Author Contributions

Conceptualization, H.P.D.; formal analysis, H.P.D. and S.B.G.; investigation, H.P.D. and S.B.G.; methodology, H.P.D.; project administration, H.P.D.; resources, V.S.S.S.S.D.; supervision, V.S.S.S.S.D. and S.B.G.; validation, H.P.D. and V.S.S.S.S.D.; writing—original draft, H.P.D.; writing—review and editing, V.S.S.S.S.D. and S.B.G. All authors have read and agreed to the published version of the manuscript.

Funding

This research received no external funding.

Acknowledgments

The authors gratefully acknowledge the Department of Electrical Engineering, National Institute of Technology, Warangal, for their support.

Conflicts of Interest

The authors declare no conflict of interest.

References

  1. Siano, P. Demand response and smart grids—A survey. Renew. Sustain. Energy Rev. 2014, 30, 461–478. [Google Scholar] [CrossRef]
  2. Du, P.; Lu, N.; Zhong, H. Demand Response in Smart Grids; Springer Nature: Cham, Switzerland, 2019. [Google Scholar]
  3. D’Hoop, G.; Deblecker, O.; Thomas, D. Power quality improvement of a microgrid with a demand-side-based energy management system. In Micro-Grids—Applications, Operation, Control and Protection; Intech Open: London, UK, 2019. [Google Scholar]
  4. Ruano, A.; Hernandez, A.; Ureña, J.; Ruano, M.; Garcia, J. NILM techniques for intelligent home energy management and ambient assisted living: A review. Energies 2019, 12, 2203. [Google Scholar] [CrossRef]
  5. Iksan, N.; Sembiring, J.; Haryanto, N.; Supangkat, S.H. Appliances identification method of non-intrusive load monitoring based on load signature of VI trajectory. In Proceedings of the 2015 International Conference on Information Technology Systems and Innovation (ICITSI), Bandung, Indonesia, 16–19 November 2015; IEEE: New Jersey, NJ, USA, 2015; pp. 1–6. [Google Scholar]
  6. Baptista, D.; Mostafa, S.S.; Pereira, L.; Sousa, L.; Morgado-Dias, F. Implementation strategy of convolution neural networks on field programmable gate arrays for appliance classification using the voltage and current (VI) trajectory. Energies 2018, 11, 2460. [Google Scholar] [CrossRef]
  7. Bouhouras, A.S.; Gkaidatzis, P.A.; Chatzisavvas, K.C.; Panagiotou, E.; Poulakis, N.; Christoforidis, G.C. Load signature formulation for non-intrusive load monitoring based on current measurements. Energies 2017, 10, 538. [Google Scholar] [CrossRef]
  8. Le, T.T.H.; Kim, H. Non-intrusive load monitoring based on novel transient signal in household appliances with low sampling rate. Energies 2018, 11, 3409. [Google Scholar] [CrossRef]
  9. Djordjevic, S.; Simic, M. Nonintrusive identification of residential appliances using harmonic analysis. Turk. J. Electr. Eng. Comput. Sci. 2018, 26, 780–791. [Google Scholar] [CrossRef]
  10. Đorđevic, S.D.; Dimitrijević, M.; Litovski, V. A non-intrusive identification of home appliances using active power and harmonic current. Facta Univ. Ser. Electron. Energetics 2016, 30, 199–208. [Google Scholar]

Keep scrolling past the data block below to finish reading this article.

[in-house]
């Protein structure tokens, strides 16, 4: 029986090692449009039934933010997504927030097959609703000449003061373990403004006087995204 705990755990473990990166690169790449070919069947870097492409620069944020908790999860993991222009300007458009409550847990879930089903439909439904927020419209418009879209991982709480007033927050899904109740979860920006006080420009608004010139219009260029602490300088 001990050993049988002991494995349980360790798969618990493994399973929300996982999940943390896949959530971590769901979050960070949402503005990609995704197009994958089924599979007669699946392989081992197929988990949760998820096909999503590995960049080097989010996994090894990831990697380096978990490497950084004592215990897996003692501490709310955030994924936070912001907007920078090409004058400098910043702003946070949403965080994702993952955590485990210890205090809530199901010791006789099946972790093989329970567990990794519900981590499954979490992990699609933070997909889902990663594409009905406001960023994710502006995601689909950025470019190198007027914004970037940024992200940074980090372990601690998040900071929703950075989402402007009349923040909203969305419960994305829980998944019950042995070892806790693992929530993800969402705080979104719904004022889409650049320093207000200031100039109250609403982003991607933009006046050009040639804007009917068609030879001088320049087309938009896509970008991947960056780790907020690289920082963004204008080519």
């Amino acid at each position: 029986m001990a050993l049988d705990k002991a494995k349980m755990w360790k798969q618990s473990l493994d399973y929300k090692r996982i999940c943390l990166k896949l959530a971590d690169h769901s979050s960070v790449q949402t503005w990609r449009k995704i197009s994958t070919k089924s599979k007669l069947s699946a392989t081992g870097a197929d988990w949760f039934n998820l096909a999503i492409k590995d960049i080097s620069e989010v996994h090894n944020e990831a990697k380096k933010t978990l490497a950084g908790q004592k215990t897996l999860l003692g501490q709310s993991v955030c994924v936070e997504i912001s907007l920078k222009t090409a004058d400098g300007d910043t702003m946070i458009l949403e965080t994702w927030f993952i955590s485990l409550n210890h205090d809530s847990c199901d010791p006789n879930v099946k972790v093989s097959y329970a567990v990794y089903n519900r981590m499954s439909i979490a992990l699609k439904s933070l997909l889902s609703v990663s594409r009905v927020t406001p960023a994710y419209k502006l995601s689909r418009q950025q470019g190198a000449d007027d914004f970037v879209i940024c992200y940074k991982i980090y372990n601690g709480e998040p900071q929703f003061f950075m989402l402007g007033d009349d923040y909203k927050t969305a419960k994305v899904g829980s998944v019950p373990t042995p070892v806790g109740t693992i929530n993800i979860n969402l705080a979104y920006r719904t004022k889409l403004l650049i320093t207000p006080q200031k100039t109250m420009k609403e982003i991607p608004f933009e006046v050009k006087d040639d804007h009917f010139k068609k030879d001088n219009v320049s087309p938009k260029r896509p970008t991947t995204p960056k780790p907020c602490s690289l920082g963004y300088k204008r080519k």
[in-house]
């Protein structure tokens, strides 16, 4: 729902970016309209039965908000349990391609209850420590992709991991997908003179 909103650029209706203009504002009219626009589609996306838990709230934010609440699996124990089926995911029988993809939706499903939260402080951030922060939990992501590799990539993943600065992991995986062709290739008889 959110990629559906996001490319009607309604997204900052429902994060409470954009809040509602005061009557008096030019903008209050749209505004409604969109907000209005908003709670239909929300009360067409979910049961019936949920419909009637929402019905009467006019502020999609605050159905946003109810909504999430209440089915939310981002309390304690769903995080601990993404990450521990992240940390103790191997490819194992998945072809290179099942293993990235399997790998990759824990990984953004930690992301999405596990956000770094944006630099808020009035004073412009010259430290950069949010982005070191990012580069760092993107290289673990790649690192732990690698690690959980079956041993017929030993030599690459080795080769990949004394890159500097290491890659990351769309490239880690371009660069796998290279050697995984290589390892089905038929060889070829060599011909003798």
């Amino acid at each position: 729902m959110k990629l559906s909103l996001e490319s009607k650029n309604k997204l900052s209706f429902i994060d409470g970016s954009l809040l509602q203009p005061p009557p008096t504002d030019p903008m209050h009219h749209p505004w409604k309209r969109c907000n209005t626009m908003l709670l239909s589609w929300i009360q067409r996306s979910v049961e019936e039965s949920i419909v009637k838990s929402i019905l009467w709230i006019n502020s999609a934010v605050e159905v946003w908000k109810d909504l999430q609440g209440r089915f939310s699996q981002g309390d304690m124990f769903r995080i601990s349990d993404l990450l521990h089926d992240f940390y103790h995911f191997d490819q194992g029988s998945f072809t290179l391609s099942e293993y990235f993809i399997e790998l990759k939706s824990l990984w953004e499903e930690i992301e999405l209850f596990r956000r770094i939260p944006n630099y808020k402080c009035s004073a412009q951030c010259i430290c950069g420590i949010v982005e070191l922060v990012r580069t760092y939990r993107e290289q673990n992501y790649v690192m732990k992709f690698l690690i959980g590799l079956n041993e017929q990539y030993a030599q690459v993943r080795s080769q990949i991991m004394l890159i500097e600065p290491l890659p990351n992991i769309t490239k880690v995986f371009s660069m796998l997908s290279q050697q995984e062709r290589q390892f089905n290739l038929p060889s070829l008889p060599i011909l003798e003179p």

11. Shi, X.; Ming, H.; Shakkottai, S.; Xie, L.; Yao, J. Nonintrusive load monitoring in residential households with low-resolution data. Appl. Energy 2019, 252, 113283. [Google Scholar] [CrossRef]
  12. Haq, A.U.; Jacobsen, H.A. Prospects of appliance-level load monitoring in off-the-shelf energy monitors: A technical review. Energies 2018, 11, 189. [Google Scholar] [CrossRef]
  13. Hart, G.W. Non-intrusive load monitoring. Proc. IEEE 1992, 80, 1870–1891. [Google Scholar] [CrossRef]
  14. Zoha, A.; Gluhak, A.; Imran, M.A.; Rajasegarar, S. Non-intrusive load monitoring approaches for disaggregated energy sensing: A survey. Sensors 2012, 12, 16838–16866. [Google Scholar] [CrossRef]
  15. Nalmpantis, C.; Vrakas, D. Machine learning approaches for non-intrusive load monitoring: From qualitative to quantitative comparation. Artif. Intell. Rev. 2019, 52, 217–243. [Google Scholar] [CrossRef]
  16. Chang, H.H. Non-intrusive demand monitoring and load identification for energy management systems based on transient feature analyses. Energies 2012, 5, 4569–4589. [Google Scholar] [CrossRef]
  17. Dimitrijević, M.; Stošović, M.A.; Stevanović, D. Classification of Nonlinear Loads using Current Spectrum. Power 2019, 1, 2. [Google Scholar]
  18. Zheng, Z.; Chen, H.; Luo, X. A supervised event-based non-intrusive load monitoring for non-linear appliances. Sustainability 2018, 10, 1001. [Google Scholar] [CrossRef]
  19. Çavdar, İ.H.; Faryad, V. New design of a supervised energy disaggregation model based on the deep neural network for a smart grid. Energies 2019, 12, 1217. [Google Scholar] [CrossRef]
  20. Fagiani, M.; Bonfigli, R.; Principi, E.; Squartini, S.; Mandolini, L. A non-intrusive load monitoring algorithm based on non-uniform sampling of power data and deep neural networks. Energies 2019, 12, 1371. [Google Scholar] [CrossRef]
  21. Wu, Q.; Wang, F. Concatenate convolutional neural networks for non-intrusive load monitoring across complex background. Energies 2019, 12, 1572. [Google Scholar] [CrossRef]